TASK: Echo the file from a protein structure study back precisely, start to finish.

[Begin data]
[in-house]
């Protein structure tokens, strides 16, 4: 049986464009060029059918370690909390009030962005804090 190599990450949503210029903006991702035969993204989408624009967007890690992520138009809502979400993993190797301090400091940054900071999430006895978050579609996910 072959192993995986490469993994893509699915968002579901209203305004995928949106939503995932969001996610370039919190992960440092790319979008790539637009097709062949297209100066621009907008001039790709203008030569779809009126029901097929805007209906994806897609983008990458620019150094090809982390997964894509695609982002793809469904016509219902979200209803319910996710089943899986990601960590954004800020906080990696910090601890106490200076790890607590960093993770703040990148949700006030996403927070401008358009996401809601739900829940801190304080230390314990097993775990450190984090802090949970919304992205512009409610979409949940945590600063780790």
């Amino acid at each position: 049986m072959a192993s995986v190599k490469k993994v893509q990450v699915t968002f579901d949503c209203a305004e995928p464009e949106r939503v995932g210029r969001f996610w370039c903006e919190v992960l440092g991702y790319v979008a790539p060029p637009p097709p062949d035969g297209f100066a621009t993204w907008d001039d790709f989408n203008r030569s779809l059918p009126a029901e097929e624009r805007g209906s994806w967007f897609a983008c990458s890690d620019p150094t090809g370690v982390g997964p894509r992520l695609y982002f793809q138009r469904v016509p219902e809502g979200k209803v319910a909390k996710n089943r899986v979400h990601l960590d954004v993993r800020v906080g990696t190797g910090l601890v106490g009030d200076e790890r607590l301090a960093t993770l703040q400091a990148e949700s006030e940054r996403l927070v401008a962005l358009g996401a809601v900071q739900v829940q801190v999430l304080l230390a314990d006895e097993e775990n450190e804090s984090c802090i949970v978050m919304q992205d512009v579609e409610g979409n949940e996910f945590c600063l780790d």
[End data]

[in-house]
């Protein structure tokens, strides 16, 4: 049986464009060029059918370690909390009030962005804090 190599990450949503210029903006991702035969993204989408624009967007890690992520138009809502979400993993190797301090400091940054900071999430006895978050579609996910 072959192993995986490469993994893509699915968002579901209203305004995928949106939503995932969001996610370039919190992960440092790319979008790539637009097709062949297209100066621009907008001039790709203008030569779809009126029901097929805007209906994806897609983008990458620019150094090809982390997964894509695609982002793809469904016509219902979200209803319910996710089943899986990601960590954004800020906080990696910090601890106490200076790890607590960093993770703040990148949700006030996403927070401008358009996401809601739900829940801190304080230390314990097993775990450190984090802090949970919304992205512009409610979409949940945590600063780790």
């Amino acid at each position: 049986m072959a192993s995986v190599k490469k993994v893509q990450v699915t968002f579901d949503c209203a305004e995928p464009e949106r939503v995932g210029r969001f996610w370039c903006e919190v992960l440092g991702y790319v979008a790539p060029p637009p097709p062949d035969g297209f100066a621009t993204w907008d001039d790709f989408n203008r030569s779809l059918p009126a029901e097929e624009r805007g209906s994806w967007f897609a983008c990458s890690d620019p150094t090809g370690v982390g997964p894509r992520l695609y982002f793809q138009r469904v016509p219902e809502g979200k209803v319910a909390k996710n089943r899986v979400h990601l960590d954004v993993r800020v906080g990696t190797g910090l601890v106490g009030d200076e790890r607590l301090a960093t993770l703040q400091a990148e949700s006030e940054r996403l927070v401008a962005l358009g996401a809601v900071q739900v829940q801190v999430l304080l230390a314990d006895e097993e775990n450190e804090s984090c802090i949970v978050m919304q992205d512009v579609e409610g979409n949940e996910f945590c600063l780790d």